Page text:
Bored of the all the midcentury sofas saturating home stores today? Christiane Lemieux wants you to create your own decor.
“It’s hard to get inspired when everything looks the same. [Stores now feature] a sea of gray -- we’re not gray,” says the DwellStudio founder about her new print-happy custom furniture line, The Inside.
The direct-to-consumer brand lets shoppers choose from hundreds of stylish, statement-making chairs, pillows, benches, ottomans, and headboards that are then made by hand piece by piece in Chicago and shipped in six to 14 days.
“Custom” sounds expensive, but prices for the bold furnishings average around $300, with pillows starting at $89 and upholstered beds topping out at $1,299.
“DwellStudio was much more about the luxury market,” says Lemieux. “This is about bringing the luxury experience to everybody.”
Lemieux, sold DwellStudio to Wayfair in 2013 and stayed on as an executive at the e-commerce marketplace for two years. While she was there, she hatched the idea for The Inside.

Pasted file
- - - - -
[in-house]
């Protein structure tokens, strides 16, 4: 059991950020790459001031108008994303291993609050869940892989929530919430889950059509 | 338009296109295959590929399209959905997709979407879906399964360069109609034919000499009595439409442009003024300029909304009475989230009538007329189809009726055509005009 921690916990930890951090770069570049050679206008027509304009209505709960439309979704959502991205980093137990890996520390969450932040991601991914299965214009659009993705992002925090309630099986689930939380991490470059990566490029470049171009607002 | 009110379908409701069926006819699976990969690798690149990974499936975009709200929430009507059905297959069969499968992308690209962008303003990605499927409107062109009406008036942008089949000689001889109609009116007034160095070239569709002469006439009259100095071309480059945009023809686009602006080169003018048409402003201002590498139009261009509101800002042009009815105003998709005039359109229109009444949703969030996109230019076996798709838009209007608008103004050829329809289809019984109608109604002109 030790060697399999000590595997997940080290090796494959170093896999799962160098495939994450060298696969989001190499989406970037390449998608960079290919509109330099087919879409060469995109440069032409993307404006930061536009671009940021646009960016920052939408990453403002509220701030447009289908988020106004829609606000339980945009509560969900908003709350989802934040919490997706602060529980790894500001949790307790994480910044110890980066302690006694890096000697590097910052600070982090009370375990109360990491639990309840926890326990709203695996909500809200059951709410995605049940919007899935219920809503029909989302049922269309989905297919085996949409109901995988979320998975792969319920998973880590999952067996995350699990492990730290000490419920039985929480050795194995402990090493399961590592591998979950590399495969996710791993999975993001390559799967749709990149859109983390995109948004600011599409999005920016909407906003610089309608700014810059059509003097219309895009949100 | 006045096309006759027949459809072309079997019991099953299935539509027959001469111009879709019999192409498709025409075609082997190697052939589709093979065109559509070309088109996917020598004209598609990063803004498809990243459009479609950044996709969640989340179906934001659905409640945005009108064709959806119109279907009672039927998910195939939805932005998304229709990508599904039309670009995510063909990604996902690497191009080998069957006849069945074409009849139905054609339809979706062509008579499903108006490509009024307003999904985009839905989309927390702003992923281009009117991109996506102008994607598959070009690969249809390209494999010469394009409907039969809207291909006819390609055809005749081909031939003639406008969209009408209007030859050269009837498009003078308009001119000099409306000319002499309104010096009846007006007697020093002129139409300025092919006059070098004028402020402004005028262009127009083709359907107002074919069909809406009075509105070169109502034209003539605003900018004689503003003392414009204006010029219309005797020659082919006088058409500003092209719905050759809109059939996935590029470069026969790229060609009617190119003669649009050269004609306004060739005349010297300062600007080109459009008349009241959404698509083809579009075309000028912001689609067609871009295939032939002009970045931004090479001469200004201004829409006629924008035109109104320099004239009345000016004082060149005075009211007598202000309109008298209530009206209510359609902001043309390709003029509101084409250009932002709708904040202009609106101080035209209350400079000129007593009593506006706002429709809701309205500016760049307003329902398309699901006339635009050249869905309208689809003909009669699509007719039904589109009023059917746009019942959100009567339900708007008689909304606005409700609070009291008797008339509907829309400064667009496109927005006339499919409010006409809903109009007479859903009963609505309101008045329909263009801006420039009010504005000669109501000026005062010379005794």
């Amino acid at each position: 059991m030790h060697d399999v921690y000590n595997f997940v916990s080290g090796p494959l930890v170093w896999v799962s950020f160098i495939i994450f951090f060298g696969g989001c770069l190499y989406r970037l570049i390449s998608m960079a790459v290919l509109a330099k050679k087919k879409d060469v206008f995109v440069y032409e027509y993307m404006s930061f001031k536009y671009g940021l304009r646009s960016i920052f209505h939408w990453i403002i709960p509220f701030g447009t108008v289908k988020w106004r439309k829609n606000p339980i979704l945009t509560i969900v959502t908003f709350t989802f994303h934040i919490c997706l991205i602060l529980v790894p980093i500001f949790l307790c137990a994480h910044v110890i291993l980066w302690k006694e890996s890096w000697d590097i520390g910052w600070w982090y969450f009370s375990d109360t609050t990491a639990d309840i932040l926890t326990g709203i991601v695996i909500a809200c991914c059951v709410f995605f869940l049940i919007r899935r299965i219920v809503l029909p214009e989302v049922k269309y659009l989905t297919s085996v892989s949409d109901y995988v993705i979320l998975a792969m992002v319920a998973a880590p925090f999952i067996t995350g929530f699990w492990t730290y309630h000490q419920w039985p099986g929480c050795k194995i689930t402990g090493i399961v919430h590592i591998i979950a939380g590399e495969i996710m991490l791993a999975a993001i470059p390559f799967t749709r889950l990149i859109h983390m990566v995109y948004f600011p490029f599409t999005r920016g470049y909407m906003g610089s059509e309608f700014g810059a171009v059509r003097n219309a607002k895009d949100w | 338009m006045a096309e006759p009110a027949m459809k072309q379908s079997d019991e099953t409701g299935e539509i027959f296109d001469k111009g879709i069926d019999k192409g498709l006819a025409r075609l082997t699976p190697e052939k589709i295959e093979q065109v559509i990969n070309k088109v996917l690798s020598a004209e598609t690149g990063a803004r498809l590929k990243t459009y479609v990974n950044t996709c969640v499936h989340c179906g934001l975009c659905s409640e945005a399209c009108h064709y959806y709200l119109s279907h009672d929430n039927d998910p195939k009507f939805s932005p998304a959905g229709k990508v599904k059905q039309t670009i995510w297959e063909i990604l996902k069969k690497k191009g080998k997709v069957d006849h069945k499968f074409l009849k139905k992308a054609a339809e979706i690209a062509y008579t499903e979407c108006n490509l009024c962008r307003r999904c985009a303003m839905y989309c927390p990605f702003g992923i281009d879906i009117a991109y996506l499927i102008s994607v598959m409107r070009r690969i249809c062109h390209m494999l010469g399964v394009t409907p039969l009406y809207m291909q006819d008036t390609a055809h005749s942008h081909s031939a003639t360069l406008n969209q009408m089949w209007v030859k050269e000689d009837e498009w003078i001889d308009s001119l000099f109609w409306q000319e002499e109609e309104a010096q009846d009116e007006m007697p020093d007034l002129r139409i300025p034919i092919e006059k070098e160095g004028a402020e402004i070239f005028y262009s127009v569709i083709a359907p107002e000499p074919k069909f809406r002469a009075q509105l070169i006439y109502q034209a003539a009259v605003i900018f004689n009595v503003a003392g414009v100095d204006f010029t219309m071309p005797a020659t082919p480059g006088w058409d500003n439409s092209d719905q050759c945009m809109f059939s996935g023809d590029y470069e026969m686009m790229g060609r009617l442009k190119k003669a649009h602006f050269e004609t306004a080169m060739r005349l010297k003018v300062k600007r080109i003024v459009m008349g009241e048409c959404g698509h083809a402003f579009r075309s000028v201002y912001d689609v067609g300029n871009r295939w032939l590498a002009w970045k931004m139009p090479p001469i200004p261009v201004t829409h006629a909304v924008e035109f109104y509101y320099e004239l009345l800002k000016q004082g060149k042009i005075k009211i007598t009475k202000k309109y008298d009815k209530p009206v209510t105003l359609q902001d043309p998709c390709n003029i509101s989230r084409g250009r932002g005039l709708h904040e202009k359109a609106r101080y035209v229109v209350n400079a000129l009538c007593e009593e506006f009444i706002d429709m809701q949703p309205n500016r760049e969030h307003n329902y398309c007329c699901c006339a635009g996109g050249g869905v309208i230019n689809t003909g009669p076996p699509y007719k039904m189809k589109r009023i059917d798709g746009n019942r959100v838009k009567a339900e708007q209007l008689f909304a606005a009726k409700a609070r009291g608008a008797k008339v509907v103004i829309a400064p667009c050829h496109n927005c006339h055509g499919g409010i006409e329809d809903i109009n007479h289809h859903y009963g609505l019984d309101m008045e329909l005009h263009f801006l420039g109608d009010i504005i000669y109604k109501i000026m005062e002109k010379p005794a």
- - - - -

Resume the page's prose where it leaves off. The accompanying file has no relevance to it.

“I got to look at all this data and I saw that the way that the world shopped was very different from 10 to 15 years ago,” she says. “I realized there was a real market for this Zara- meets-Casper, this fast-fashion for home.”
The lighting-quick manufacturing process — thanks to advancements in virtual manufacturing, 3D models and digital fabric printers — allows The Inside to roll out new prints and patterns every month and jump on exciting partnerships. For its debut, the brand features fun, graphic collections from fashion designers Peter Som and Clare V. It plans to eventually have a custom module that allows customers to create exactly what they want.
One thing today’s conscious shopper doesn’t want is to unnecessarily add to landfills. While The Inside boasts a sustainable, limited-waste business model, its affordable prices and fast turnaround make it easy (and tempting) to swap yesterday’s patterned chair just as quickly as last season’s Zara sweaters.
Lemieux is thinking of adopting an idea from another fast-fashion giant, H&M, which offers shoppers a discount for dropping off their unwanted clothes in the store.
“Down the road we’re going to figure out something like, ‘When you’re done, send it back and we’ll give you a credit on your next purchase,’” she says.
The industry vet also wants to do something with a philanthropic bent, perhaps donating used pieces to shelters.
“There’s a world of recycling options now,” says Lemieux. “A chair that you’re past someone else will be really into.”